Friday, June 18, 2010

Revenge of 3-D: SPACEHUNTER: ADVENTURES IN THE FORBIDDEN ZONE (1983)

Damn, how did I get stuck with another long-ass title to review? I’m surprised I didn’t get STARCHASER: THE LEGEND OF ORIN too! Believe it or not, I actually got to see this one in the theater. Unfortunately, like most 3-D films from that era that I saw (PARASITE, JAWS 3-D, AMITYVILLE 3-D) it was projected flat, so no extra dimensions for my 8-year-old brain. In fact, for the sake of total disclosure, I will openly admit that the first 3-D experience I had was the last 15 minutes of FREDDY’S DEAD: THE FINAL NIGHTMARE (1991). Like they say, you never forget your first (unfortunately).

Intergalactic garbage man Wolff (Peter Strauss) heads to a virus plagued planet to rescue three Earth chicks whose escape pod landed there after their ship randomly blew up. Wolff normally wouldn’t be bothered, but the promised 3,000 mega-credits (the future!) reward would help pay his debts and satiated his ex-wife. He lands on Terra XI with his droid Chalmers (Andrea Marcovicci) and locates the women. Unfortunately, the ladies are quickly abducted by minions of The Overdog (Michael Ironside), a former doctor sent to the planet that has mutated into a half-man, half-machine ruler. After losing his robot in the chaos, Wolff teams with teams up with scavenger Niki (Molly Ringwald) and former friend-turned-rival-hunter Washington (Ernie Hudson) as they follow the yellow brick road to Overdog’s command center.


That’s it for the plot. But you can’t fault it for being misleading as you do get a spacehunter and, indeed, we see his adventures in the forbidden zone. There are lots of weird encounters including retarded Molotov cocktail launching children; amphibious women who have a fire-breathing dragon; and some fat cannibals that look like John Candy on a bad day. What it lacks in plot in makes up for in fast action and excellent production design. The film features some great vehicles and "The Maze" (a torture obstacle course that Overdog sends victims into) is a sprawling set. It is funny because SPACEHUNTER was obviously inspired by MAD MAX and THE ROAD WARRIOR but you can see "The Maze" clearly inspired the Thunderdome and Bartertown in MAD MAX: BEYOND THUNDERDOME. The 3-D effects consist of lots of folks pointing weapons at the camera and firing their laser beams. With a poster declaring, “The first movie that puts you in outerspace” there is surprisingly very little time spent there (maybe 10 minutes max) and they never fully exploit what could have been done there in 3-D (hyperspace anyone?).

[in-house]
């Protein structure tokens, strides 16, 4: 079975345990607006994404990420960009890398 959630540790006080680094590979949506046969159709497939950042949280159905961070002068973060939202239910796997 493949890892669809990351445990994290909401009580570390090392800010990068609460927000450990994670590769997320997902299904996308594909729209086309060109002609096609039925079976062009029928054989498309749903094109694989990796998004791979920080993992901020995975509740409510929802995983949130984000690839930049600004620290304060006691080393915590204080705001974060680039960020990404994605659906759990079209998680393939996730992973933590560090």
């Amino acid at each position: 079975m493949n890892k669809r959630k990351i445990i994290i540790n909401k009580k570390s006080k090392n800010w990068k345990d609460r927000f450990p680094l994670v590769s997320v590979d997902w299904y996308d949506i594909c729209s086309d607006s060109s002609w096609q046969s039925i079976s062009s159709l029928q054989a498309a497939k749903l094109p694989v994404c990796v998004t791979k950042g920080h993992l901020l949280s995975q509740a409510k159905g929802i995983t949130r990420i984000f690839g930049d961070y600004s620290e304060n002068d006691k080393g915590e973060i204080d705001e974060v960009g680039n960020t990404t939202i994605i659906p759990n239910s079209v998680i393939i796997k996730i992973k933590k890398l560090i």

The acting is good all around. Strauss is handsome and witty enough for the heroic lead. Hudson acquits himself well in the thankless “We should be partners” buddy role. Ironside is appropriately psychotic and I really pity him for having to get in and out of Overdog’s complex costume – which involved him wielding big claws and being leg locked in a hydraulic lift – every day. I’m sure Ringwald’s character grated on lots of people’s nerves. I guarantee you that script described her as “spunky.” The relationship between Wolff and Niki is questionable as the filmmakers always show her cuddling up to him while they sleep. Add in the filmmakers giving her a skimpy costume and having Wolff wash her in said tank top (Ringwald was 15 when this was shot) and you get a film that Chris Hanson approves of.


It is surprising SPACEHUNTER even made it to the screen as it was a troubled production that saw the budget balloon from $4 to $12 million. They started shooting in October 1982 with a different director under the title ADVENTURES IN THE CREEP ZONE. The original script title was ROAD GANGS (where on earth did that get that concept?). Anyway, after two weeks, the production was halted and the footage by original director Jean LaFleur (ILSA THE TIGERESS OF SIBERIA) was deemed so bad that it was all scrapped. Ivan Reitman, the producer, fired him and hired TV vet Lamont Johnson to come in and finish it starting in November 1982. Given that tumultuous history, it is surprising the film even made it to theaters. Yet the film hit theaters on May 20, 1983 and did pretty decent, debuting in the no. 1 spot that weekend (it was the only new film opening). The adventures in the forbidden zone didn’t last long for audiences though as some film called RETURN OF THE JEDI debuted 5 days later and Overdog proved to be no match for Ewoks.

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